And when it was evening, he came with the twelve. And as they were reclining at table and eating, Jesus said, “Truly, I say to you, one of you will betray me, one who is eating with me.” They began to be sorrowful and to say to him one after another, “Is it I?” He said to them, “It is one of the twelve, one who is dipping bread into the dish with me. For the Son of Man goes as it is written of him, but woe to that man by whom the Son of Man is betrayed! It would have been better for that man if he had not been born.”
Following on the heels of Judas’ betrayal, Jesus now prepared for a feast, which celebrated God’s past redemption while at the same time pointing to his yet promised redemption. “What bitter irony to recall that this feast, reminiscent of victory and joy, began with an announcement of treachery!” (Edwards).
The Feast of Unleavened Bread became a term that encompassed Passover and the seven-day feast that followed (Exodus 12:1–20). The events in these verses occurred towards the end of 14 Nisan (April/May in Gregorian calendar) and in early hours of 15 Nisan. You may recall how, in Jewish chronology, a day was measured from the evening to the next evening. But it interesting that Galileans counted a day from morning to morning. Because of this, Passover lambs were sacrificed over a two-day period. This was both convenient and providential: Jesus was able to celebrate the last true Passover as well as to fulfil it the next day when lambs were slaughtered again. What an amazing God who orders all things for his glory!
Verses 12–16 record the preparation for the Passover. The disciples had no doubt that, as faithful Jews, they would celebrate Passover. Yet, as is becoming increasingly clear, they had no clue about its true significance. They did not realise that they were about to partake of the most important meal in history: a meal focused on Jesus. Note v. 12: “Where will you have us go and prepare for you to eat the Passover?” Even though this meal would be shared with the Twelve, it was very much to be Jesus’ meal (France).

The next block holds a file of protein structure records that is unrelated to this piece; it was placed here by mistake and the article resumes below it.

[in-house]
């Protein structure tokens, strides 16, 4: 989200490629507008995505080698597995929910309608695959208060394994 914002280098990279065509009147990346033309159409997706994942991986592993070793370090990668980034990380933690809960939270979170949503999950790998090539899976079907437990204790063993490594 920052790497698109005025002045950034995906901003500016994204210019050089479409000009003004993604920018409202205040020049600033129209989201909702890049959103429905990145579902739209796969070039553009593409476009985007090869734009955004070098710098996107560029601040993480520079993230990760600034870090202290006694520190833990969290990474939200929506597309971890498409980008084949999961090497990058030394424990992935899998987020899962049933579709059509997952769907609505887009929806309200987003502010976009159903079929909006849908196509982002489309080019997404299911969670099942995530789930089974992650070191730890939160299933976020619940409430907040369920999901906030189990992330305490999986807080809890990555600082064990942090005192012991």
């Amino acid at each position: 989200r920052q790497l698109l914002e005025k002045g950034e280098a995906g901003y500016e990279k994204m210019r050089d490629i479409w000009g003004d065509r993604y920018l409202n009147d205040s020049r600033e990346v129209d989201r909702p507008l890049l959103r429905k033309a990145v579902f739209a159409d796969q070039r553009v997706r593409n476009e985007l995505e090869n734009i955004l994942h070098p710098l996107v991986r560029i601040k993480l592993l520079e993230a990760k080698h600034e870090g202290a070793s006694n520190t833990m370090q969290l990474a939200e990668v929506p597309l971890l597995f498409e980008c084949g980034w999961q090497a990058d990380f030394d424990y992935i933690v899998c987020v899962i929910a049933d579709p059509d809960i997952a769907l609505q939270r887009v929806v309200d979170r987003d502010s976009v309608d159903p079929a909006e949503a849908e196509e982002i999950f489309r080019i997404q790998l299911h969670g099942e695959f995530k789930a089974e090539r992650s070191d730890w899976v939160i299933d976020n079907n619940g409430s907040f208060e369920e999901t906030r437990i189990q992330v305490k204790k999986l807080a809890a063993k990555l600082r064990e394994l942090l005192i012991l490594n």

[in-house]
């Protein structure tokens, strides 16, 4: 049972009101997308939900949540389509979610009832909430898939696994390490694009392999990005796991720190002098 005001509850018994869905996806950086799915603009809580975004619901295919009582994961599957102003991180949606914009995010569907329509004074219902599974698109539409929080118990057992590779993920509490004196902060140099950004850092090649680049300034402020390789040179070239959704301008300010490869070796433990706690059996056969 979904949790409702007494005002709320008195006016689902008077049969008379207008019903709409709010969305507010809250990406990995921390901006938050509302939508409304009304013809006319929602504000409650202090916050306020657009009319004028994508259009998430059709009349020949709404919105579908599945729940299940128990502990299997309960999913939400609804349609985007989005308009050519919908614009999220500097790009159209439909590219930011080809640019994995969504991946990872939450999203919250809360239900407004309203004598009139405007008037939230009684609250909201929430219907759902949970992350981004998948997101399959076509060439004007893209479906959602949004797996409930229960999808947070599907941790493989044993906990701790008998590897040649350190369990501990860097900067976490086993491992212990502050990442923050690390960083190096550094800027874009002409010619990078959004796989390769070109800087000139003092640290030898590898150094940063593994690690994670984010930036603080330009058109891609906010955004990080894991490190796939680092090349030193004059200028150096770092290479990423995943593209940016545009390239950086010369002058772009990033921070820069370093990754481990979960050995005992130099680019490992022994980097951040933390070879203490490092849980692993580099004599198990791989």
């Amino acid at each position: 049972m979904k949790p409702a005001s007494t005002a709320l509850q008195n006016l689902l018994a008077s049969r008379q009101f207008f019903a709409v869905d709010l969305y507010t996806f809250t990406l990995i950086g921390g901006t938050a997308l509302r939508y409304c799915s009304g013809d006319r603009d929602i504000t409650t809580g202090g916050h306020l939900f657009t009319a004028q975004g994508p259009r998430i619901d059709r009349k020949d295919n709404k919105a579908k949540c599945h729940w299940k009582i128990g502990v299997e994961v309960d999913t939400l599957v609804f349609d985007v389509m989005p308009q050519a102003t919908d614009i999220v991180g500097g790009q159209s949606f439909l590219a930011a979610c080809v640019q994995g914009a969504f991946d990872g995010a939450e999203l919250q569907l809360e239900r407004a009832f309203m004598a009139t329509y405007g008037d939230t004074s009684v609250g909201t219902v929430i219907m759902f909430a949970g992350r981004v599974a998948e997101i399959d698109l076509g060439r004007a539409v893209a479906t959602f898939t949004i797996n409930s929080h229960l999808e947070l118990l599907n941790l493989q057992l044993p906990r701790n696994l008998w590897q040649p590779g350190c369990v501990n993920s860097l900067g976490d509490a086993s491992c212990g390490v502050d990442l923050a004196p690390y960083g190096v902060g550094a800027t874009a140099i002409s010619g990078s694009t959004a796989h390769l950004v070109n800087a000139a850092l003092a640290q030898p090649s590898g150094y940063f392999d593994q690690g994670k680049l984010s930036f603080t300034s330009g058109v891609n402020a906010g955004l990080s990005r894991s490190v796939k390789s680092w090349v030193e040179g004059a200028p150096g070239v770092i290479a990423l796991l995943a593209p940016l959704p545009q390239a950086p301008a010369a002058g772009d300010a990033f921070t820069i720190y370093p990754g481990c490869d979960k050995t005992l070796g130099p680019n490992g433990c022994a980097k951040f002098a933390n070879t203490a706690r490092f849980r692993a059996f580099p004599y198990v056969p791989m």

This feast, of course, was required by God. Therefore Jesus, God’s true and faithful servant, would keep the law of God right to the end. Praise God for his sinless life (see Romans 8:1–4)!
The disciples asked their Master where they would partake of this feast. According to Deuteronomy 16:1–8, 16ff, Passover had be observed in Jerusalem, but Jerusalem was a big place. Since Jerusalem was the God-appointed epicentre of Passover celebrations, residents of Jerusalem were expected to offer hospitality to out-of-town Jews who had come to the holy city for the festival. The question was, had Jesus made any arrangement? He had—long before the foundation of the world (Hebrews 13:20; Revelation 13:8). This day was too important to leave anything unprepared. As Lane says, “Jesus came to the city fully aware that he was to accomplish the Passover in his own person.” We see here the Master mastering everything.
As with the borrowing of the colt (11:1–7), Jesus told his disciples of a providential sign. When they went into town, they would see a man doing something unusual: carrying a water jar on his head. This was how women transported water. Men typically used a big leather vessel. They were to follow this man to his home and to ask him where the guest room for “the Teacher” was. He would lead them to “a large upper room furnished and ready,” which could probably seat up to thirty people.
How did Jesus know all of this? It might be ascribed to divine omniscience. But it is quite likely that Jesus had arranged this beforehand. In reading the other Gospel accounts, it is clear that this was not Jesus’ first time in Jerusalem.
It would seem that, whoever this man was, he was sympathetic towards Jesus and recognised Jesus as a standout Teacher. In the light of v. 11, and all that had happened and been taught since Caesarea Philippi, Jesus was in very hostile and dangerous territory. This explains the secretive nature of this securing the location for Passover.